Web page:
“Are you lying? The question was a triumph, but the woman couldn’t maintain it and found herself asking immediately, “Would you like some juice? Or cookies?”

The girl did not answer and her silence was inevitable. It wasn’t like the woman to resort to such pat maternal questions. The woman no longer knew whether the words that came out of her mouth were the result of her will or whether she had become some puppet, some marionette operated by a master puppeteer from a remote distance. How like the girl it would be to put words in her mouth and then jeer at them or take umbrage and retreat.

“Aren’t you ready to come down?”

MORE from FERAL by Deena Metzger

Favorite Books of All Time

What are your 10 favorite books of fiction written so far (not including Buddha’s Wife, written by yours truly)?

Mine are (in no specific order):

Beach Music by Pat Conroy

To Kill a Mockingbird by Harper Lee

Feral by Deena Metzger

Cry, The Beloved Country by Alan Paton

Their Eyes Were Watching God by Zora Neale Hurston

The Street by Ann Petry

Beloved by Toni Morrison

Crossing To Safety by Wallace Stegner

The Secret Life of Bees by Sue Monk Kidd

The Shadow of the Wind by Carlos Ruiz Zafon

The Stories of Eva Luna by Isabel Allende

On the other hand…

The 10 best books for living with loss are (nonfiction) CLICK HERE

What Is It? Who Is She?

Beginning of the novel FERAL by Deena Metzger.

The moment it first occurred to the woman that she would bring the girl home was when the girl had climbed to a sturdy branch halfway up the sycamore and ensconced herself there, first removing, then dropping, her yellow leather work boots and then her socks, stretched out like lilies at their tops, fluorescent lime green no less. The girl wrapped what looked like prehensile toes around some of the finer twigs so that it appeared that she had grown into the tree or it into her. When the woman was trying to discern the nature of the being she was examining, first she thought feral, then thinking feral, she thought wolf. But wolves don’t climb trees, both the girl and the woman knew that.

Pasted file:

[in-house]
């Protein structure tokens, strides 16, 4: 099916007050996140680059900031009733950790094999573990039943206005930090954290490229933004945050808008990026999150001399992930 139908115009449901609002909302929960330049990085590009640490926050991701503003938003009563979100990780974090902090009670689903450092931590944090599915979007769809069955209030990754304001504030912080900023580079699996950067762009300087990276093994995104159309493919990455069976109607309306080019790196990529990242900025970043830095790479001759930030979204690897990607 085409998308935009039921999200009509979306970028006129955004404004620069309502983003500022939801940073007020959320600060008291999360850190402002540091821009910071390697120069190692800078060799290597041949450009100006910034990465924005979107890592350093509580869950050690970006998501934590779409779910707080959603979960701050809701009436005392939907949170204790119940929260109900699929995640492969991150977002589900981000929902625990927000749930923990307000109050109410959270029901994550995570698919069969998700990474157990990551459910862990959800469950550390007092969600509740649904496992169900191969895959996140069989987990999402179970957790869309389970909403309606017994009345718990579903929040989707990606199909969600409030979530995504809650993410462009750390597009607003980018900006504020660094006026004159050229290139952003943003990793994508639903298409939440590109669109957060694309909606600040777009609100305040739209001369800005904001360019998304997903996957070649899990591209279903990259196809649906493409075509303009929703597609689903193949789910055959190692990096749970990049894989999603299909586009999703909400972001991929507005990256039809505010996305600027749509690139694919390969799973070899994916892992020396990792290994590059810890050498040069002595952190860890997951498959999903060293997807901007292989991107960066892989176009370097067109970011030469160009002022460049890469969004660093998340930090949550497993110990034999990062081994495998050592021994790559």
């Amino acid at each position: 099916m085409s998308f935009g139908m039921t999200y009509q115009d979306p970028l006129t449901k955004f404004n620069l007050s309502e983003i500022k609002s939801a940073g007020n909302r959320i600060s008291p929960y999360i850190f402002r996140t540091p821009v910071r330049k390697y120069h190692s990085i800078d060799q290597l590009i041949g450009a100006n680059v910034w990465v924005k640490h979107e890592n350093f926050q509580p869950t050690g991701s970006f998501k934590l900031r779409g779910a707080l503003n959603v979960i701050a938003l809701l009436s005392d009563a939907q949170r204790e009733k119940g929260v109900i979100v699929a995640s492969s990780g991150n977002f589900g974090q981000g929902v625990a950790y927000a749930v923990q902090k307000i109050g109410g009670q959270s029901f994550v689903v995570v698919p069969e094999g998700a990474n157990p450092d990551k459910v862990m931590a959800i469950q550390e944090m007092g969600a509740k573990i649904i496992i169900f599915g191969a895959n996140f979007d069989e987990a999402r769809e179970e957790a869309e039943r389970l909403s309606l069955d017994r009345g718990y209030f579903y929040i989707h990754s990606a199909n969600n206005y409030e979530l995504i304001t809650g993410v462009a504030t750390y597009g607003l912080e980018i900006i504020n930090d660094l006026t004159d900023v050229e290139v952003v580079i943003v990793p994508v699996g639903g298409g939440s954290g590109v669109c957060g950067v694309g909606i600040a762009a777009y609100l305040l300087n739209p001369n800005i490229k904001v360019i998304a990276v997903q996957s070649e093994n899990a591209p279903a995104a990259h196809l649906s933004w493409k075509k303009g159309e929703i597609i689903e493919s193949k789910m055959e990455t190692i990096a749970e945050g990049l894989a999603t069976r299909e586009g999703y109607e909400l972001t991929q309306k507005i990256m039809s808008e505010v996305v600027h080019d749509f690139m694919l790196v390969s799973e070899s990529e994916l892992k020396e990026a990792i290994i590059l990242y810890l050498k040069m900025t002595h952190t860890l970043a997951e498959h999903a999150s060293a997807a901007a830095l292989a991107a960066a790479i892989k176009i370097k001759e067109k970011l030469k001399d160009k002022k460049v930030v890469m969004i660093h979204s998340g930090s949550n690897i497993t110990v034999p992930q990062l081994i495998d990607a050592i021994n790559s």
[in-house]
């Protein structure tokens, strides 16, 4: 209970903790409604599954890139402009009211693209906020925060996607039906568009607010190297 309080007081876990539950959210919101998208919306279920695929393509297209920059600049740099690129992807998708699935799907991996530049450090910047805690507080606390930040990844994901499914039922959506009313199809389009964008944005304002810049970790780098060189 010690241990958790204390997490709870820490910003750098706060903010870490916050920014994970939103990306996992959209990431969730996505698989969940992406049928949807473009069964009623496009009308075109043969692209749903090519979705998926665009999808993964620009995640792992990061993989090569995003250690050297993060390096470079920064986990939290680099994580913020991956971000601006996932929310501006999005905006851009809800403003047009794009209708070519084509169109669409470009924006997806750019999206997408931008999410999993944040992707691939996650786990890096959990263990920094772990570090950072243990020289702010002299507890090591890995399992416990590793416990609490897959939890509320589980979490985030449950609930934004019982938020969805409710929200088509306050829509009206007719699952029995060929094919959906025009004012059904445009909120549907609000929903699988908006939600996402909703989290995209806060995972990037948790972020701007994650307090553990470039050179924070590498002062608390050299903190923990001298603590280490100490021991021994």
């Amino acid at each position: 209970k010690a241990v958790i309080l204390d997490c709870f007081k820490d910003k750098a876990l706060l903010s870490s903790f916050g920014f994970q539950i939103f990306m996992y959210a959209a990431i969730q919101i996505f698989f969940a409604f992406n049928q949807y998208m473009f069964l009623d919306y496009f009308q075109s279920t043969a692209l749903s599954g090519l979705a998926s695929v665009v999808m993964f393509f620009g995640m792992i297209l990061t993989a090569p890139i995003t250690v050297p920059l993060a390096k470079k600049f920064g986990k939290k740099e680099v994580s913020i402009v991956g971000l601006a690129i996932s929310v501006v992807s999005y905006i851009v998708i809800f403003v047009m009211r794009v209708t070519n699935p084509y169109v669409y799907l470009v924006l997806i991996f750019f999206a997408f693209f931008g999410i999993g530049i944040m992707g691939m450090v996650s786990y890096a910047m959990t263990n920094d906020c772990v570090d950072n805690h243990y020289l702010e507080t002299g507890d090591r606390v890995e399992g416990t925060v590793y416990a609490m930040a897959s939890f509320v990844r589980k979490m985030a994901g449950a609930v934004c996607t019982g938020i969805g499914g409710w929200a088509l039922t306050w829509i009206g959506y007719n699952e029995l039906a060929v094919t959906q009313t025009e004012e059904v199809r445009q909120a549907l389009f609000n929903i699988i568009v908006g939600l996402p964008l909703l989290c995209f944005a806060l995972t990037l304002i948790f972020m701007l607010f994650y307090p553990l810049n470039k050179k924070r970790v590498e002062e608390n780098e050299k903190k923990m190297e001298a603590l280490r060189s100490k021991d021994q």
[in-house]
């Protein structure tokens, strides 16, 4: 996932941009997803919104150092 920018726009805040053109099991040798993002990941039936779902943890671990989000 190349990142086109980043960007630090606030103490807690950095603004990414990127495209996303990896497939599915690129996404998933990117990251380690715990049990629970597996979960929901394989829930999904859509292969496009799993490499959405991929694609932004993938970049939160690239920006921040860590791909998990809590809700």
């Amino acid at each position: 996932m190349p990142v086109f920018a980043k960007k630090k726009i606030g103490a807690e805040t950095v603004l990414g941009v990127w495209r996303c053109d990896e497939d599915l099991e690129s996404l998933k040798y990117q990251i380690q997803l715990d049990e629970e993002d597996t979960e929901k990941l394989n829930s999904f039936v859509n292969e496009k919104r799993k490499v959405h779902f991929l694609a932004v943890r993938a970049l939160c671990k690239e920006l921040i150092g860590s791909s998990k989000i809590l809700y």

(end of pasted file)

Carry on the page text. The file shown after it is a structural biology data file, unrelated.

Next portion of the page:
Confronted by the girl’s feet, she was compelled to say simian, ape, primate, mono, monkey, but stopped there as no one would identify a species by its feet alone. Then as the woman teetered between one identification and another without knowing if the confusion or complexity was in the girl or in herself, the girl raised her mouth to the sky and opened it into a fluted goblet as if to catch rain. The sadness the child exuded was so like a perfume that one could not bear taking it in or being without it. Grief eased out into the air extending itself in mineral colors like oil on water, the thinnest of diaphanous films until it found its destination and wrapped itself about the living body, a sculpture in opal and mother of pearl. So many days, the woman admitted, she had been curious about grief while most willing to avoid the textures of its mysteries.

Climbing the tree had not been a thoughtless or impetuous action. The girl had taken a Jew’s harp, a handful of dried cranberries, a scrap of blue leather, feathers, a vial of silver and turquoise beads, a needle, some thread, other secret objects, some sacred, all carefully balanced in the lap of an oversized T-shirt that the girl turned alternately into a desk, a knapsack, a handkerchief for blowing her nose, while another T-shirt became a bandanna, a snood, and a white banner that declared most adamantly: “I will not surrender.”

Closer scrutiny indicated however that this was not a wolf or a monkey person. Nothing so close to human. Or so diminished as to say humanoid. No protoperson. Nor was she any animal the woman could identify, but she was of another species, the woman thought, of another species altogether. The way the words fell together, something else she could not yet understand was presented to her mind: An animal of other species altogether. Or, as she was only later to understand the meaning of: an animal of other species all together.

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Feral by Deena Metzger